- The Washington Times - Saturday, December 7, 2002

The nation's unemployment rate soared to 6 percent in November, delivering what one analyst called a "cold, hard slap in the face" about a sagging economy that many thought had already hit bottom for job seekers.
The jobless rate, up from 5.7 percent a month earlier, matched an eight-year high set in April.
The increase was a hard blow, said Bill Cheney, chief economist at John Hancock Financial Services. "There was something psychologically comforting about unemployment staying below 6 percent," he said.
The Labor Department released the report yesterday, less than an hour before word spread of a shake-up of President Bush's economic team. The White House, amid growing uneasiness about the ailing economy, requested the resignations of Treasury Secretary Paul H. O'Neill and chief economic adviser Lawrence Lindsey.
Companies slashed 40,000 jobs last month, the most since February, when 165,000 jobs were cut, the report showed. Economists had forecast modest job growth.
November's jobless rate was the same as in April, which had been the highest since July 1994, when it hit 6.1 percent.
Economists said the recovery, moving in fits and starts, is beginning to mirror that of the last recession, when Mr. Bush's father was president. High unemployment that did not start dropping until almost two years later helped cost him a second term, which his son has vowed not to repeat.
"We are having a replay of the jobless recovery," said Ken Mayland, an economist with ClearView Economics. "I think that's going to continue." Escalating business expenses, notably medical care and pension costs, are forcing companies to "keep their head count down," he said.
Analysts had thought the unemployment rate might tick up to 5.8 percent for November, with stabilizing layoffs and fewer workers seeking unemployment benefits in recent weeks.
That created optimism for the holiday shopping season, a hope that workers would be lining up at cash registers rather than at unemployment offices.
Consumer spending amounts to two-thirds of economic activity in the United States and has been the main force keeping the economic recovery more or less on track. November's sales were modest, and people worried about job security are expected to be frugal.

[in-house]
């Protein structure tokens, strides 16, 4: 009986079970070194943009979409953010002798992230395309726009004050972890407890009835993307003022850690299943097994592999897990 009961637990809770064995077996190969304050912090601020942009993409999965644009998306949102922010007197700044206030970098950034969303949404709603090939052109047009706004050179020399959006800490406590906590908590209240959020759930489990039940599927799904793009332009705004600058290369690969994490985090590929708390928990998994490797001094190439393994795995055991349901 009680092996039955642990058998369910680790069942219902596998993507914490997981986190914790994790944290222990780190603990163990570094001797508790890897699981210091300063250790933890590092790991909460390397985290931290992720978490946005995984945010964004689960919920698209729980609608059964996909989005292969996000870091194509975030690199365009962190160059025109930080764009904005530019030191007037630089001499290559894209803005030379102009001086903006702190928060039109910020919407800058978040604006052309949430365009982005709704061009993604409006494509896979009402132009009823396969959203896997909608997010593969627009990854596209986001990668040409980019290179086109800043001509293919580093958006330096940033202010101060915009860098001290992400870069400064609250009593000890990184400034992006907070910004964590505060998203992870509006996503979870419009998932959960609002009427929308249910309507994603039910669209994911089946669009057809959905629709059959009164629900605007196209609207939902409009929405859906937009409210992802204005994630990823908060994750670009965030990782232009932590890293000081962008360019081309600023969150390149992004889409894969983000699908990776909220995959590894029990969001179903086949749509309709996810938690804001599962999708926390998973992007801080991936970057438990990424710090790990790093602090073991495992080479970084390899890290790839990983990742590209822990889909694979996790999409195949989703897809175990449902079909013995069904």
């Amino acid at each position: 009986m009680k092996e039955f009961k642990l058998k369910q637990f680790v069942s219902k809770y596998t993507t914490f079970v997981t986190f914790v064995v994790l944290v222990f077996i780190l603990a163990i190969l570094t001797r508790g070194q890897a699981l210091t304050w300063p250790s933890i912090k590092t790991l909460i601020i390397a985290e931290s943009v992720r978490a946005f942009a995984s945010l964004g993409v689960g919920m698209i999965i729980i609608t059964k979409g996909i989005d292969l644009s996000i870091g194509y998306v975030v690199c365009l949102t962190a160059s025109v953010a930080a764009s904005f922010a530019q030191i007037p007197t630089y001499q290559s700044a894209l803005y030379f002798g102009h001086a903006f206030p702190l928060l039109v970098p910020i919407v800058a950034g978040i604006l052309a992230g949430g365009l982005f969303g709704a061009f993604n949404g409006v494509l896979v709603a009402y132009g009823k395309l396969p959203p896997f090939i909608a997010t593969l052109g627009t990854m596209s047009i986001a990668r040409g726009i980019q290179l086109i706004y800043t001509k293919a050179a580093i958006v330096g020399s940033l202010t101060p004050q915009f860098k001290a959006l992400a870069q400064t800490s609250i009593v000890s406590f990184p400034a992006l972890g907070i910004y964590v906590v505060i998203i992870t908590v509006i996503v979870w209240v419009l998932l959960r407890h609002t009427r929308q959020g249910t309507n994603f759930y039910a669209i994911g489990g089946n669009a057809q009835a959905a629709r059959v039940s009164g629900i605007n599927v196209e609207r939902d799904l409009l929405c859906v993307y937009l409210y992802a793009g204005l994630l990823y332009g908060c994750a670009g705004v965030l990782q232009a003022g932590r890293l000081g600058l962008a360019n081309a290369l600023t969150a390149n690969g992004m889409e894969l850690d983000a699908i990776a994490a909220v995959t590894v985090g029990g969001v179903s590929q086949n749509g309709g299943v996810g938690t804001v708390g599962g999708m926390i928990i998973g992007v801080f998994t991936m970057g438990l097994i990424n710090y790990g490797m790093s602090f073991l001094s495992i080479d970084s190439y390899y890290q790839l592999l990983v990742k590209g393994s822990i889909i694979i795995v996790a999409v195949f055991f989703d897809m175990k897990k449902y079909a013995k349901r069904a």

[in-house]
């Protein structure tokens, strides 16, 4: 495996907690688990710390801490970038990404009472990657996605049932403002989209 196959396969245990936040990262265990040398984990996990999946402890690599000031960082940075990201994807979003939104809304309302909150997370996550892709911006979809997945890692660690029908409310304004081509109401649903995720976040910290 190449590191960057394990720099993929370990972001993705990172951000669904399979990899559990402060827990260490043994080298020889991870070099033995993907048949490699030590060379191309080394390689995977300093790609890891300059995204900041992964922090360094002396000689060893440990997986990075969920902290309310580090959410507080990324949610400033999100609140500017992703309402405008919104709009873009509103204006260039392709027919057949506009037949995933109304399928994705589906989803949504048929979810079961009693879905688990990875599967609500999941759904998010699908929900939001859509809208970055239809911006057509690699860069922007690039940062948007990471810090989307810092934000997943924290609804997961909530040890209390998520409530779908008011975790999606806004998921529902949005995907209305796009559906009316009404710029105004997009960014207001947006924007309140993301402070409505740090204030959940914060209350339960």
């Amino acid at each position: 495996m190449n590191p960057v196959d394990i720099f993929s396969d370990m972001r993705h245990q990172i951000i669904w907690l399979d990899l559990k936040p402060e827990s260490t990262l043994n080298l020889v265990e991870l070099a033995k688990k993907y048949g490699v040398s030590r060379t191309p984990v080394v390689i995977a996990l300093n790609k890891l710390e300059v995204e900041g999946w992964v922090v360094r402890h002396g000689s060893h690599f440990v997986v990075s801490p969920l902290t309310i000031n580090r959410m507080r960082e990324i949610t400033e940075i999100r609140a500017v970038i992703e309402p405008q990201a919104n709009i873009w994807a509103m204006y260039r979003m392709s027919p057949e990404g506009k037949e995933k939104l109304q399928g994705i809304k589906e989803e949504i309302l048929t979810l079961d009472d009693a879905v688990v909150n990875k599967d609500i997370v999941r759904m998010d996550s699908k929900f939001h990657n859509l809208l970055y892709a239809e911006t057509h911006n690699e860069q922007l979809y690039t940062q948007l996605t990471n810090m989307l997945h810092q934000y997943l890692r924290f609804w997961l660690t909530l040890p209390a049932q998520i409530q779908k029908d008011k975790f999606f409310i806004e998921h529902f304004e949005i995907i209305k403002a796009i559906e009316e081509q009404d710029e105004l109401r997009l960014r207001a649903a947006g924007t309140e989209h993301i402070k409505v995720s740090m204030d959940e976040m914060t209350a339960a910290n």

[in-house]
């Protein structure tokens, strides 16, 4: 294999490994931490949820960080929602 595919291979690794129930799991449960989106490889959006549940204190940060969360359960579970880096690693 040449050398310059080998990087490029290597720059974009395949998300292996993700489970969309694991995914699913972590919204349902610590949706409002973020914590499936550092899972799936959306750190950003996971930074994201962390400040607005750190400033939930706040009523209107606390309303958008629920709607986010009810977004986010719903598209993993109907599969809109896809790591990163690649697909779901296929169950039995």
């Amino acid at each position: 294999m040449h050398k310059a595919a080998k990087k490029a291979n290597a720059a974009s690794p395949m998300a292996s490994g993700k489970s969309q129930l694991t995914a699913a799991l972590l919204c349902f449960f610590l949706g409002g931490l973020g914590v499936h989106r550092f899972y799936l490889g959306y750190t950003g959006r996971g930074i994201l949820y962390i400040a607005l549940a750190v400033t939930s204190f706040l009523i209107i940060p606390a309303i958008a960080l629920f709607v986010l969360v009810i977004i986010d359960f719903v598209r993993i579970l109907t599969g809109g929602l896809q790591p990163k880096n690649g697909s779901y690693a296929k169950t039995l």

"The labor market remains weak," said Paul Kasriel, chief domestic economist at the Northern Trust Co. "Unfortunately, I don't see much on the horizon that's going to strengthen it."
The rate is expected to rise in coming months to as high as 6.5 percent. The number of people out of work for 27 weeks or more rose by 78,000, to 1.7 million last month. Nearly 1 million people will start running out of unemployment benefits three days after Christmas because Congress did not extend the payments before adjourning last month.
"Clearly the economy is still on the sick bed requiring some more treatment," said Sung Won Sohn, chief economist at Wells Fargo. "We are not out of the woods yet by any means."
The economy isn't growing fast enough to create jobs needed to absorb a growing pool of people looking for work. Analysts said the unemployment rate probably should have been estimated higher in previous months to reflect that.
The report showed that employment in the nation's factories continued to decline, with a loss of 45,000 jobs in that sector alone last month. Hiring also was down in retail, mostly because of weak employment at a time when stores typically staff up for the holiday shopping rush. Jobs were also cut in the communications industry.
Countering those job losses was an overall hiring increase in services. The health care industry accounted for more than half of the November increase, with notable gains in hospitals and nursing facilities.

Sign up for Daily Newsletters

Copyright © 2019 The Washington Times, LLC. Click here for reprint permission.

The Washington Times Comment Policy

The Washington Times welcomes your comments on Spot.im, our third-party provider. Please read our Comment Policy before commenting.


Click to Read More and View Comments

Click to Hide